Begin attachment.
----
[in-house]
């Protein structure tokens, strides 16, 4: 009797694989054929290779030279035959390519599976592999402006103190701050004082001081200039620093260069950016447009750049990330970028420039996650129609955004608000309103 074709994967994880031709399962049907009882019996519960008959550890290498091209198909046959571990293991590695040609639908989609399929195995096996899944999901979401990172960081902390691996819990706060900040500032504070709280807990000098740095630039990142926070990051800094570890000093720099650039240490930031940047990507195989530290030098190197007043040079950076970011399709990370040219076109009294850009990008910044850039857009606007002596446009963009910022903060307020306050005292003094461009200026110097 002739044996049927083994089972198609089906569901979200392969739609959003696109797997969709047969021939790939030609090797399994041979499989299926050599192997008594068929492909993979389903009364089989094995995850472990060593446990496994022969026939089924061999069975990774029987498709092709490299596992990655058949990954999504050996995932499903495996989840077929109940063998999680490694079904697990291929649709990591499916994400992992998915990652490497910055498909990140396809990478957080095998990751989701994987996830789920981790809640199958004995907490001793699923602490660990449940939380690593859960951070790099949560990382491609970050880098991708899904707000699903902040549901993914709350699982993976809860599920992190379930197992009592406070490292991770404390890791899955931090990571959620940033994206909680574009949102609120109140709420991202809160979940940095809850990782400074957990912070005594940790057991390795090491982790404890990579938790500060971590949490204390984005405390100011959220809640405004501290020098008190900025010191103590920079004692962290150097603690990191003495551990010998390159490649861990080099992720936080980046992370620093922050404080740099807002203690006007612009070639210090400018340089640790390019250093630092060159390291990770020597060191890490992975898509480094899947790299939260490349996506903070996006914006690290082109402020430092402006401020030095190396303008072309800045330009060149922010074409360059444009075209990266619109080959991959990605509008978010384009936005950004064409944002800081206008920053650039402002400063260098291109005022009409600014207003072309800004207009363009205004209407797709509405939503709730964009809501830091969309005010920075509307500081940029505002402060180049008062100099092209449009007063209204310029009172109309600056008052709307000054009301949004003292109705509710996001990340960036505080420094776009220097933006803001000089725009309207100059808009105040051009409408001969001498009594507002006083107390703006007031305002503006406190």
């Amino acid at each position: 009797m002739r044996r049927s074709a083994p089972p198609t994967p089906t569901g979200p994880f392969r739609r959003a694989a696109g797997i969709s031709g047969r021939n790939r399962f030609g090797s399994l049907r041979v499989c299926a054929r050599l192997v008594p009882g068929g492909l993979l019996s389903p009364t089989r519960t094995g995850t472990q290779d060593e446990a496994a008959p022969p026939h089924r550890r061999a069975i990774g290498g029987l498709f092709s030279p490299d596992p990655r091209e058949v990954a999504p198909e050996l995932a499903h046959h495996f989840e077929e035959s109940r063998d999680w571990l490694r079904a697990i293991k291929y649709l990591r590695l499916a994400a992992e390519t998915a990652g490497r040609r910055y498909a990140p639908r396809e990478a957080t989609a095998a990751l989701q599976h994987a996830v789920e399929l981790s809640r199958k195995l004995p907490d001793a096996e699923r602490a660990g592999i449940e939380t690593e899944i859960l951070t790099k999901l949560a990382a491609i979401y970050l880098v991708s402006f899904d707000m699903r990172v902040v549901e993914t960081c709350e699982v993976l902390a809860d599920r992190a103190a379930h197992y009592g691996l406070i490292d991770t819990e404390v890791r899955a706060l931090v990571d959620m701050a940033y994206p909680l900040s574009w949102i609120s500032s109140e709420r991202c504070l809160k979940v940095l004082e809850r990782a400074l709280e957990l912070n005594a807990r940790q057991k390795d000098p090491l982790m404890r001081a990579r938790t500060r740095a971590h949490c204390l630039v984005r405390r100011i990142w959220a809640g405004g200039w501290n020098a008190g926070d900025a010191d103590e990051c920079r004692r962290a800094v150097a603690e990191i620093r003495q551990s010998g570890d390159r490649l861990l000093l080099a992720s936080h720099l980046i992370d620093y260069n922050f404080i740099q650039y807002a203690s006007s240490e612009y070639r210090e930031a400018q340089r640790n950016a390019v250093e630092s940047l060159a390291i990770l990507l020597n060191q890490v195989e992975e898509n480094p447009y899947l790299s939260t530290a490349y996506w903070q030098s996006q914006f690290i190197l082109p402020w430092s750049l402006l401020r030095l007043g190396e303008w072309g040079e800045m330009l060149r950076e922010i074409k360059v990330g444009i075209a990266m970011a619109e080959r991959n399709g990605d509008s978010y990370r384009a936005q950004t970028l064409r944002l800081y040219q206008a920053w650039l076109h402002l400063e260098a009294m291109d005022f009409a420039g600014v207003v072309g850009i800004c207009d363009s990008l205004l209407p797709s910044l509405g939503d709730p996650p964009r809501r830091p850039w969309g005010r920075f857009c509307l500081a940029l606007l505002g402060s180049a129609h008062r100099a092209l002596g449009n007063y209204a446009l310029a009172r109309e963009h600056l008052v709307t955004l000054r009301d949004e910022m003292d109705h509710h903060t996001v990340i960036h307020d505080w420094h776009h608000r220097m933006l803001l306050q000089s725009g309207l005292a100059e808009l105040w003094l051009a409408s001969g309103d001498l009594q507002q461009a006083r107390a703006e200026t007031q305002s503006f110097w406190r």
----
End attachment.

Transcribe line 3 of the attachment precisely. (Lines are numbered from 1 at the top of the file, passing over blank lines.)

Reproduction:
């Amino acid at each position: 009797m002739r044996r049927s074709a083994p089972p198609t994967p089906t569901g979200p994880f392969r739609r959003a694989a696109g797997i969709s031709g047969r021939n790939r399962f030609g090797s399994l049907r041979v499989c299926a054929r050599l192997v008594p009882g068929g492909l993979l019996s389903p009364t089989r519960t094995g995850t472990q290779d060593e446990a496994a008959p022969p026939h089924r550890r061999a069975i990774g290498g029987l498709f092709s030279p490299d596992p990655r091209e058949v990954a999504p198909e050996l995932a499903h046959h495996f989840e077929e035959s109940r063998d999680w571990l490694r079904a697990i293991k291929y649709l990591r590695l499916a994400a992992e390519t998915a990652g490497r040609r910055y498909a990140p639908r396809e990478a957080t989609a095998a990751l989701q599976h994987a996830v789920e399929l981790s809640r199958k195995l004995p907490d001793a096996e699923r602490a660990g592999i449940e939380t690593e899944i859960l951070t790099k999901l949560a990382a491609i979401y970050l880098v991708s402006f899904d707000m699903r990172v902040v549901e993914t960081c709350e699982v993976l902390a809860d599920r992190a103190a379930h197992y009592g691996l406070i490292d991770t819990e404390v890791r899955a706060l931090v990571d959620m701050a940033y994206p909680l900040s574009w949102i609120s500032s109140e709420r991202c504070l809160k979940v940095l004082e809850r990782a400074l709280e957990l912070n005594a807990r940790q057991k390795d000098p090491l982790m404890r001081a990579r938790t500060r740095a971590h949490c204390l630039v984005r405390r100011i990142w959220a809640g405004g200039w501290n020098a008190g926070d900025a010191d103590e990051c920079r004692r962290a800094v150097a603690e990191i620093r003495q551990s010998g570890d390159r490649l861990l000093l080099a992720s936080h720099l980046i992370d620093y260069n922050f404080i740099q650039y807002a203690s006007s240490e612009y070639r210090e930031a400018q340089r640790n950016a390019v250093e630092s940047l060159a390291i990770l990507l020597n060191q890490v195989e992975e898509n480094p447009y899947l790299s939260t530290a490349y996506w903070q030098s996006q914006f690290i190197l082109p402020w430092s750049l402006l401020r030095l007043g190396e303008w072309g040079e800045m330009l060149r950076e922010i074409k360059v990330g444009i075209a990266m970011a619109e080959r991959n399709g990605d509008s978010y990370r384009a936005q950004t970028l064409r944002l800081y040219q206008a920053w650039l076109h402002l400063e260098a009294m291109d005022f009409a420039g600014v207003v072309g850009i800004c207009d363009s990008l205004l209407p797709s910044l509405g939503d709730p996650p964009r809501r830091p850039w969309g005010r920075f857009c509307l500081a940029l606007l505002g402060s180049a129609h008062r100099a092209l002596g449009n007063y209204a446009l310029a009172r109309e963009h600056l008052v709307t955004l000054r009301d949004e910022m003292d109705h509710h903060t996001v990340i960036h307020d505080w420094h776009h608000r220097m933006l803001l306050q000089s725009g309207l005292a100059e808009l105040w003094l051009a409408s001969g309103d001498l009594q507002q461009a006083r107390a703006e200026t007031q305002s503006f110097w406190r």